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A Universe of Effects


By Scott Essman
Universal Home Video will release The Monster Legacy DVD Gift Set this month, featuring three classic monster films from the ’30s and ’40s: Dracula, Frankenstein, and The Wolf Man. In each DVD set is the original film, and its sequels.
Among the craftspeople at Universal who brought the films and their characters to life were legendary makeup artist Jack Pierce, costume designer Vera West and visual effects pioneer John P. Fulton. The trio worked on every one of the films in the series, from Dracula, in 1931, to House of Dracula, the last film in the cycle, in 1945. Their consistency in styling and attention to detail was what gave those films their hallmark. With Pierce and West attending to the specific characters in the films, Fulton’s role was more obscure: he developed the technology to realize the films’ memorable “transformation” sequences and distinctive imagery.
Fulton began his career as an assistant cameraman at Universal before moving through the ranks to become a full-fledged cinematographer. When, in 1931, Universal’s head of production Carl Laemmle, Jr. wanted to produce film versions of the acclaimed horror novels, Fulton personally established the special effects department at the studio. His first task was to create a believable matte shot for Dracula. At the beginning of the film, when the coach carrying Renfield to Dracula’s castle pulls up and we see the castle atop a hill, the effect is a “glass shot” that Fulton expertly blended into the production. No real castle actually existed: the image of the castle is actually a painting on glass that Fulton filmed in such a way that it appeared to dwarf the actors.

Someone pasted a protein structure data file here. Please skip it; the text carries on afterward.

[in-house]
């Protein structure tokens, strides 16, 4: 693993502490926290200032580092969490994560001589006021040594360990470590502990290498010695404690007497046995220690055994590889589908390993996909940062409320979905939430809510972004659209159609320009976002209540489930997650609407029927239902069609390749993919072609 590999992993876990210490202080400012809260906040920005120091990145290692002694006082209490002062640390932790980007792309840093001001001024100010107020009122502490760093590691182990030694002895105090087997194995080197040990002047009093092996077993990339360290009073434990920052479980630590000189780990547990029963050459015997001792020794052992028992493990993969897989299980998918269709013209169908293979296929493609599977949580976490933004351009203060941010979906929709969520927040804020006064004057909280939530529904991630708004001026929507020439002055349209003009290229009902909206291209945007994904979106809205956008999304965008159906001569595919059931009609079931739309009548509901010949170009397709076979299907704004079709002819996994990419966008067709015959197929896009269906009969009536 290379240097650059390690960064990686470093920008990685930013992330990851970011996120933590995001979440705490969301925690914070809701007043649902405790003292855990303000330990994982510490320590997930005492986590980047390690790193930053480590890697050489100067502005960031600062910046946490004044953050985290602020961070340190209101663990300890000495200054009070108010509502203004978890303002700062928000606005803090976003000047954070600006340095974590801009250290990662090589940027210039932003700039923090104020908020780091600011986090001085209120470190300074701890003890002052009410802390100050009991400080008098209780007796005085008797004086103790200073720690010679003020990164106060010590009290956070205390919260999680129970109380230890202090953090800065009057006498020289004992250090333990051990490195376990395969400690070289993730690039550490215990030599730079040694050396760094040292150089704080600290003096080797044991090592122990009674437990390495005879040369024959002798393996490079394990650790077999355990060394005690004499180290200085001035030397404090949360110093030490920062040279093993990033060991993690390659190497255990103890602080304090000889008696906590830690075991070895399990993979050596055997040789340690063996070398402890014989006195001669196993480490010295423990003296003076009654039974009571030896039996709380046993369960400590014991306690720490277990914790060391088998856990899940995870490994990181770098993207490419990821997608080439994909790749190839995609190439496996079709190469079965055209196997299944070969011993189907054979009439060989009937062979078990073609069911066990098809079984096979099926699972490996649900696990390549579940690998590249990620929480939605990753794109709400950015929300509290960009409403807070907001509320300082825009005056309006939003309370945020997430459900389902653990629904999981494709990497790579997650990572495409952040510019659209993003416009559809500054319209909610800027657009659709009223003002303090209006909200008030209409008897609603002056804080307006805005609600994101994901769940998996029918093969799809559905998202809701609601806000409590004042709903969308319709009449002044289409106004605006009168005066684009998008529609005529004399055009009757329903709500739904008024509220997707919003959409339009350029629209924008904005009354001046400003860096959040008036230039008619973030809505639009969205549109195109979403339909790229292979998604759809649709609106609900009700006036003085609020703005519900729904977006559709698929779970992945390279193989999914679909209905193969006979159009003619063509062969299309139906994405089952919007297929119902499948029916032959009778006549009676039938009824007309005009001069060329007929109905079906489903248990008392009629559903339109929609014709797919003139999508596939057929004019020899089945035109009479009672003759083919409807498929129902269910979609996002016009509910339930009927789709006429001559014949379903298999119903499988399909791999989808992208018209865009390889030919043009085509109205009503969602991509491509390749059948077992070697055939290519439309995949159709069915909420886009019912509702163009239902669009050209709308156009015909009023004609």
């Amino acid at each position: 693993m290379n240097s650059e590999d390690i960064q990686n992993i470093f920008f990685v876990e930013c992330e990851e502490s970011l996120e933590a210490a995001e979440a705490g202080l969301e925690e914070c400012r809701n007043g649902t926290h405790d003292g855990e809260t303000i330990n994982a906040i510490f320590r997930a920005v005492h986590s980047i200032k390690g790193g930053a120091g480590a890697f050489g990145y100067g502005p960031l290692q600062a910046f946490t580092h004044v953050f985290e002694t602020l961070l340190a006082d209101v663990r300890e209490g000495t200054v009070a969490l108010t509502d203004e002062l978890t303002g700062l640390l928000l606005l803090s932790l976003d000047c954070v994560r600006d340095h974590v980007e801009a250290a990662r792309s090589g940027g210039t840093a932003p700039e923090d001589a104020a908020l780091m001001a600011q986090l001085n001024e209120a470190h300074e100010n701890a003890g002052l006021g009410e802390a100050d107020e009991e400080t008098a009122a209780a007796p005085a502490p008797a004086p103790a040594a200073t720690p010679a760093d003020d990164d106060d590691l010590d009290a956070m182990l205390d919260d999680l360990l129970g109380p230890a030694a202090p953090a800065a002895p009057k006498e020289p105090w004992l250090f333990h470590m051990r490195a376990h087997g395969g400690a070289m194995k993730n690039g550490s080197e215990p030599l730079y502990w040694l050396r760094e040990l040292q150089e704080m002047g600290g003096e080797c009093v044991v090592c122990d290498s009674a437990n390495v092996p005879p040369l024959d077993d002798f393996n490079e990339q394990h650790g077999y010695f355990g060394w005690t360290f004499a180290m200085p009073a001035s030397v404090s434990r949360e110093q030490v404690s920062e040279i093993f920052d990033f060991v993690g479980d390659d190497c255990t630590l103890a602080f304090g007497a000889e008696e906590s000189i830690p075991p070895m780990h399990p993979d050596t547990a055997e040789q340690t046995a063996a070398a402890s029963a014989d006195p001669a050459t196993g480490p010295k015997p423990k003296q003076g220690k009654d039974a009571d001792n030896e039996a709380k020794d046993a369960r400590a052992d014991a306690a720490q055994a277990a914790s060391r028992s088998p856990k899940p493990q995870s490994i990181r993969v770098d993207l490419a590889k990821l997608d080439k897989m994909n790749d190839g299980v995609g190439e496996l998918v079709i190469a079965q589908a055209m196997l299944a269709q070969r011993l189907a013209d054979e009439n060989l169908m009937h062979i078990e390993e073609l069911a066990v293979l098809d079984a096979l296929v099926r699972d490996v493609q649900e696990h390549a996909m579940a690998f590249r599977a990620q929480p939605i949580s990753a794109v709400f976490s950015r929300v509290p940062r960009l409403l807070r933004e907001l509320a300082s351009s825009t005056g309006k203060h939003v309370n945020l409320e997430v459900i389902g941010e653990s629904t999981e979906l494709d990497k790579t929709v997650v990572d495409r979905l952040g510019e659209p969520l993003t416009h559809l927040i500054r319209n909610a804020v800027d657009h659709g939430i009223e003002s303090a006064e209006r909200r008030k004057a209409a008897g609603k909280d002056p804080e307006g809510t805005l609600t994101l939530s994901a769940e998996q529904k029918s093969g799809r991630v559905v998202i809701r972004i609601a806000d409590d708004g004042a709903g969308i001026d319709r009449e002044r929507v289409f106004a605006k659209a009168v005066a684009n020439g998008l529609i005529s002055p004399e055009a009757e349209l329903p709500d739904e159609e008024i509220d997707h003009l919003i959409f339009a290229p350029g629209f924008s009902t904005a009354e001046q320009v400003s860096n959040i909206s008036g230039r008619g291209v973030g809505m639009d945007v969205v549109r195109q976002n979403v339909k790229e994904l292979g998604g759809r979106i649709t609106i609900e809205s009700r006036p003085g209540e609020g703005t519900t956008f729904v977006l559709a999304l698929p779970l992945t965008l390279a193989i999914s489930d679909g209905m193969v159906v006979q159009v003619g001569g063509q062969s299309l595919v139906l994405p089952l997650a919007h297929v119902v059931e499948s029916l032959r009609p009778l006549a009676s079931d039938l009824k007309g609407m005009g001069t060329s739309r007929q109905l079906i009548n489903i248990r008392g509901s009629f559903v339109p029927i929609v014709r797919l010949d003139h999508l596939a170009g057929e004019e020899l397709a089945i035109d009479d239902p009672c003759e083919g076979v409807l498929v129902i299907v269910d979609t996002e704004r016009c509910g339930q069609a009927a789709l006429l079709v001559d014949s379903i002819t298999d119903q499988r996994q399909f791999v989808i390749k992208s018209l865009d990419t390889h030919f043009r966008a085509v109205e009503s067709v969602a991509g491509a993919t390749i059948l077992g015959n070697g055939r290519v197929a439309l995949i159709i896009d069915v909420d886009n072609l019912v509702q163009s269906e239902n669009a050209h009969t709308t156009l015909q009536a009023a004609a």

Later that year Fulton worked on Frankenstein, and the following year on The Mummy. Fulton’s use of opticals caused Boris Karloff’s eyes to glow with a deathly white in an extreme closeup. His groundbreaking work on 1933’s The Invisible Man earned him the industry nickname “The Doctor.”
Fulton’s insistence on formulating realistic effects was put to use in 1935’s The Bride of Frankenstein. The comically twisted use of “miniature” people in the first sequences with Dr. Pretorius offered a chance to again use mattes and opticals to help suspend disbelief. Fulton also worked with the miniature department for the film’s finale in which the Frankenstein castle is destroyed.
By 1937, the Laemmle reign at the studio had ended and the rest of the decade wasn’t as exciting a period for classic horror. In the 1940s, Fulton faced new challenges in visual effects. As well as creating effects for Man Made Monster and four Invisible Man sequels, he worked as a “special photographic effects” craftsman on all of the various monster sequels of the time.
It was The Wolf Man, a film originally planned in the early 1930s that resurfaced in 1941, that cemented Fulton’s reputation as one of cinema’s greatest visual effects artists.
The Wolf Man was planned as a B-film, but the result was very different after all of the talent, both in front of and behind the camera, submerged themselves in the project. Working with Jack Pierce and director George Waggoner, Fulton mastered the “lap dissolves” that changed man to wolf (and back again) in the transformation sequences. The technique had been done before on film, notably in 1932’s Dr. Jekyll and Mr. Hyde, but Fulton’s use of matching his dissolve from one stage of Pierce’s makeup to the next worked seamlessly. Fulton replicated his dissolve technique in The Wolf Man sequels.
Though he was never recognized by the Motion Picture Academy for his work on those classic Universal horror films, he would eventually be awarded Oscars for his work on Samuel Goldwyn Studio’s Wonder Man; then two more for his work on Paramount’s The Bridges at Toko-Ri and The Ten Commandments. Fulton was arguably one of the pioneers of the visual effects field; helping to bring those classic monsters and their counterparts to life for generations of audiences to enjoy.

Tom Weaver helped research this story.

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